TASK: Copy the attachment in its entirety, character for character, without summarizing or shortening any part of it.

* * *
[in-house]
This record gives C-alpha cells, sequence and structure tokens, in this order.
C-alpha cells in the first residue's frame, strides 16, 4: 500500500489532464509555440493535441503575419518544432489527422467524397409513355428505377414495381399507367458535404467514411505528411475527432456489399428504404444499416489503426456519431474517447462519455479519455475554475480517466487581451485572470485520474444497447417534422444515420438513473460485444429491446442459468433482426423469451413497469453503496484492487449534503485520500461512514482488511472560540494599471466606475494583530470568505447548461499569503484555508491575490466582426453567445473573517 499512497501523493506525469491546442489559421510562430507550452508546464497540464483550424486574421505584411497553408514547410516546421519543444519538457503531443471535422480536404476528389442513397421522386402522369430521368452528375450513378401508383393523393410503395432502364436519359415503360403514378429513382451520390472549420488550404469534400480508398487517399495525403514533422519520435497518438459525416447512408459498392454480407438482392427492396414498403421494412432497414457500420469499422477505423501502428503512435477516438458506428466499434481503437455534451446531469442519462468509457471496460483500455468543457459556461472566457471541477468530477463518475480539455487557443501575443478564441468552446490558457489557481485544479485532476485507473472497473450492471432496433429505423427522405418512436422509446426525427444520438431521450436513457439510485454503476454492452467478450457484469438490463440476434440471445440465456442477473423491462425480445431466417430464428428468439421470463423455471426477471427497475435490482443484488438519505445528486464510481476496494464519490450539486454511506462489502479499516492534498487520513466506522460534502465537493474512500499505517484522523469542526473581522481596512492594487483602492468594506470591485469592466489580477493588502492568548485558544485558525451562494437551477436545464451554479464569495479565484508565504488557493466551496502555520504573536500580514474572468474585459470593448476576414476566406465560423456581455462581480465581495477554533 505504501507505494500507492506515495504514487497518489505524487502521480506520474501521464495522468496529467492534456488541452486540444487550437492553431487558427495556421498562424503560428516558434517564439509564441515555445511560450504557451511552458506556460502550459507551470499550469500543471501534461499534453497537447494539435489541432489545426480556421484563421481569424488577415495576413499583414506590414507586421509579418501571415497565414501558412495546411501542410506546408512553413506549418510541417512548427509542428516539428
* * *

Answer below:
[in-house]
This record gives C-alpha cells, sequence and structure tokens, in this order.
C-alpha cells in the first residue's frame, strides 16, 4: 500500500489532464509555440493535441503575419518544432489527422467524397409513355428505377414495381399507367458535404467514411505528411475527432456489399428504404444499416489503426456519431474517447462519455479519455475554475480517466487581451485572470485520474444497447417534422444515420438513473460485444429491446442459468433482426423469451413497469453503496484492487449534503485520500461512514482488511472560540494599471466606475494583530470568505447548461499569503484555508491575490466582426453567445473573517 499512497501523493506525469491546442489559421510562430507550452508546464497540464483550424486574421505584411497553408514547410516546421519543444519538457503531443471535422480536404476528389442513397421522386402522369430521368452528375450513378401508383393523393410503395432502364436519359415503360403514378429513382451520390472549420488550404469534400480508398487517399495525403514533422519520435497518438459525416447512408459498392454480407438482392427492396414498403421494412432497414457500420469499422477505423501502428503512435477516438458506428466499434481503437455534451446531469442519462468509457471496460483500455468543457459556461472566457471541477468530477463518475480539455487557443501575443478564441468552446490558457489557481485544479485532476485507473472497473450492471432496433429505423427522405418512436422509446426525427444520438431521450436513457439510485454503476454492452467478450457484469438490463440476434440471445440465456442477473423491462425480445431466417430464428428468439421470463423455471426477471427497475435490482443484488438519505445528486464510481476496494464519490450539486454511506462489502479499516492534498487520513466506522460534502465537493474512500499505517484522523469542526473581522481596512492594487483602492468594506470591485469592466489580477493588502492568548485558544485558525451562494437551477436545464451554479464569495479565484508565504488557493466551496502555520504573536500580514474572468474585459470593448476576414476566406465560423456581455462581480465581495477554533 505504501507505494500507492506515495504514487497518489505524487502521480506520474501521464495522468496529467492534456488541452486540444487550437492553431487558427495556421498562424503560428516558434517564439509564441515555445511560450504557451511552458506556460502550459507551470499550469500543471501534461499534453497537447494539435489541432489545426480556421484563421481569424488577415495576413499583414506590414507586421509579418501571415497565414501558412495546411501542410506546408512553413506549418510541417512548427509542428516539428